Huntington Ingalls Industries, the largest military shipbuilder in the U.S., which has a large presence in the Hampton Roads area, has given bonuses to 40,000 workers in shipyards across America and boosted “generational” capital investment by 20 percent, all due to the federal tax overhaul launched in December of last year. The industry giant just one of hundreds upon hundreds more examples of companies that are giving back to their employees following the signing of the Tax Cuts And Jobs Act by President Donald Trump.
“When tax reform came around, we knew we wanted to reinvest in our business,” explained Bill Ermatinger, executive vice president and chief human resources officer at Huntington Ingalls, via a press release from the National Association of Manufacturers. “We put it on a whiteboard to see who our stakeholders were, and we came up with four: employees, customer (sic), communities and shareholder (sic).”
The first measure on the agenda was to reward their tens of thousands of employees with immediate cash bonuses.
“Every single employee received $500,” Ermatinger said. “That’s a lot of money. We got hugely positive feedback from our employees.”
In an ode to Reaganomics, the executive vice president said, “One of our hourly employees at our Pascagoula, Mississippi, shipyard said, ‘I’ve been hearing about ‘trickle-down economics’ for years. And finally, something trickled down!'”
The move by Huntington Ingalls is precisely what should happen when massive tax overhauls are initiated, allowing businesses – big and small – keep more of the money they earn.
The shipbuilder also made a significant incremental contribution to their pension fund, to the tune of $200 million, to ensure that every employees’ future is taken care of.
Huntington Ingalls is forwarding what they call a “generational capital infusement” in their facilities. Ermatinger explained, “We invest $100 million in workforce development and $40 million in educational reimbursement each year so we can invest in our employees.”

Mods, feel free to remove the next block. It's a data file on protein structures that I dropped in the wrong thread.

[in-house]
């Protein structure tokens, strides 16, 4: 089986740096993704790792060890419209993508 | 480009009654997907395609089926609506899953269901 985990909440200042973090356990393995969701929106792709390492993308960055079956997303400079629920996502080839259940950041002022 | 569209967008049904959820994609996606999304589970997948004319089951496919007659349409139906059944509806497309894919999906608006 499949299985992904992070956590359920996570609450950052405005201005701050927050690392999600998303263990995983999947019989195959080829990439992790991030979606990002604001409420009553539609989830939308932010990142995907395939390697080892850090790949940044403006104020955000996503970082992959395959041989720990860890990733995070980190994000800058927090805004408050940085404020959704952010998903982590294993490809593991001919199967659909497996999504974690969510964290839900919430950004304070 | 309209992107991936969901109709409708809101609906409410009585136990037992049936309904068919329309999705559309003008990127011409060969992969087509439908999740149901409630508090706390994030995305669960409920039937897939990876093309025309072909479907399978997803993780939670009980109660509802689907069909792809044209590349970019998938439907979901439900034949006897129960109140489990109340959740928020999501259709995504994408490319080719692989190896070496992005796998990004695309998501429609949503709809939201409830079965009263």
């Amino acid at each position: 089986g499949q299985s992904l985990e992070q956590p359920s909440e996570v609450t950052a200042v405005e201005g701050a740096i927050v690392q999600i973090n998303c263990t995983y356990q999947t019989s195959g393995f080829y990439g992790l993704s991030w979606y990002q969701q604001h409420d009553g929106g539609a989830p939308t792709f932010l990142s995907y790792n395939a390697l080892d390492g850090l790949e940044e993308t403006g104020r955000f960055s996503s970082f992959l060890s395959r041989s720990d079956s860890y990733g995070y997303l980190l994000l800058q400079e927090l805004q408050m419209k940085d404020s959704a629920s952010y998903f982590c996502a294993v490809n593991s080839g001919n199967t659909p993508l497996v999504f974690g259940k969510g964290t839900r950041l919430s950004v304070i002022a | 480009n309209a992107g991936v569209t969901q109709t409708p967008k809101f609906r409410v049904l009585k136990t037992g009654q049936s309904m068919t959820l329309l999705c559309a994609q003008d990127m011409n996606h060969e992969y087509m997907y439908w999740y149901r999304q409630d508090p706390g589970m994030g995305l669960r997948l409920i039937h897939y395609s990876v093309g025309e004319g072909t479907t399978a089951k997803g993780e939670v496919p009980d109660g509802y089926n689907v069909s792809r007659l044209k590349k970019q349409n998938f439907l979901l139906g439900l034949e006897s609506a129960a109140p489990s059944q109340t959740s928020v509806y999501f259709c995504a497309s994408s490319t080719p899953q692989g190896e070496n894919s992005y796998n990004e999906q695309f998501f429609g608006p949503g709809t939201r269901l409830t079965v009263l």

Before December of last year, when the corporate tax brackets were still sitting at a lofty 35 percent, the company planned to increase capital spending by $1.5 billion by 2020, according to the news release. However, they have increased that to $1.8 billion, meaning more jobs will be created.
Moreover, it also aids the American taxpayers, because the savings will be passed down the economic totem pole to one of Huntington Ingalls’ biggest clients: the U.S. Navy, which has ordered hundreds of new ships to be built following Trump’s promise to rebuild the nation’s sea-faring military presence.
Though, not all the new investment will go straight to employees or building up company infrastructure. Huntington Ingalls also plans to dramatically increase the amount of money they spend in their communities, creating a corporate “double bottom line.” Due to tax reform, they have tripled their corporate giving.
“We decided we needed to make an investment in the communities we live in,” said Ermatinger. “Even for the people who don’t work for us.”
“Whether it be United Way, the Boys and Girls Club, the food bank, the Red Cross—you name it…If Huntington Ingalls is in the community, they saw a benefit,” he added.
As the national unemployment rate falls to its lowest level in half a century, Washington is already working on a second round of tax cuts. Most notably, the middle class tax cuts may become permanent, rather than having a sunset date in 2024. The news also comes as the Atlanta Federal Reserve predicts five percent GDP growth in the third financial quarter.
These measures will ensure that Huntington Ingalls and countless other businesses across the U.S. remain strong and continue to give back to their employees.
“I’m always asked,” Ermatinger said: “‘Are you going to make these kind of huge investments every year?’ And my answer is, ‘we don’t know what the future holds, but we already have made these commitments that far exceed HII’s tax-reform benefits beyond one year.’”
Unequivocally, Ermatinger added, “I can assure you: without tax reform, most of these things would not have been possible.”